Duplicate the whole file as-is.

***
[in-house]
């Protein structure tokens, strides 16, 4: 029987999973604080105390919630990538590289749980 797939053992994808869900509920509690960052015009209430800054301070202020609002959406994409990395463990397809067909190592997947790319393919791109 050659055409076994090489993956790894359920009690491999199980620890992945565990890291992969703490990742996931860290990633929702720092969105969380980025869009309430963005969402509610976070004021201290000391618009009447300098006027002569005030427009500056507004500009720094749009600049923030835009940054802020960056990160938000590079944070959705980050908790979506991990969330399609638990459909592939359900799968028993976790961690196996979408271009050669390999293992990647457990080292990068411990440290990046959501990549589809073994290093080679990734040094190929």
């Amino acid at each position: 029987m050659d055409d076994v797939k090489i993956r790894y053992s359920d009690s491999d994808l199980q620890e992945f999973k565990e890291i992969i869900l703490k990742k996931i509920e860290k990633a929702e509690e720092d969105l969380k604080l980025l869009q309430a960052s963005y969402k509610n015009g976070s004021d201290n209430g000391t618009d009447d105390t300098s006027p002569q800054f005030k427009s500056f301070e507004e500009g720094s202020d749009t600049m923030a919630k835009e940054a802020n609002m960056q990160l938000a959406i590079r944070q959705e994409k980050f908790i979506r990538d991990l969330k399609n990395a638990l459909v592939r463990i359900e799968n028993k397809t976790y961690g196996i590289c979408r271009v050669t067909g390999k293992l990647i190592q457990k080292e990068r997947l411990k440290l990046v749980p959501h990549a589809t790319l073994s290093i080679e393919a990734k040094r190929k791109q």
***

[in-house]
């Protein structure tokens, strides 16, 4: 029987999973604080105390919630990538590289749980 797939053992994808869900509920509690960052015009209430800054301070202020609002959406994409990395463990397809067909190592997947790319393919791109 050659055409076994090489993956790894359920009690491999199980620890992945565990890291992969703490990742996931860290990633929702720092969105969380980025869009309430963005969402509610976070004021201290000391618009009447300098006027002569005030427009500056507004500009720094749009600049923030835009940054802020960056990160938000590079944070959705980050908790979506991990969330399609638990459909592939359900799968028993976790961690196996979408271009050669390999293992990647457990080292990068411990440290990046959501990549589809073994290093080679990734040094190929």
């Amino acid at each position: 029987m050659d055409d076994v797939k090489i993956r790894y053992s359920d009690s491999d994808l199980q620890e992945f999973k565990e890291i992969i869900l703490k990742k996931i509920e860290k990633a929702e509690e720092d969105l969380k604080l980025l869009q309430a960052s963005y969402k509610n015009g976070s004021d201290n209430g000391t618009d009447d105390t300098s006027p002569q800054f005030k427009s500056f301070e507004e500009g720094s202020d749009t600049m923030a919630k835009e940054a802020n609002m960056q990160l938000a959406i590079r944070q959705e994409k980050f908790i979506r990538d991990l969330k399609n990395a638990l459909v592939r463990i359900e799968n028993k397809t976790y961690g196996i590289c979408r271009v050669t067909g390999k293992l990647i190592q457990k080292e990068r997947l411990k440290l990046v749980p959501h990549a589809t790319l073994s290093i080679e393919a990734k040094r190929k791109q």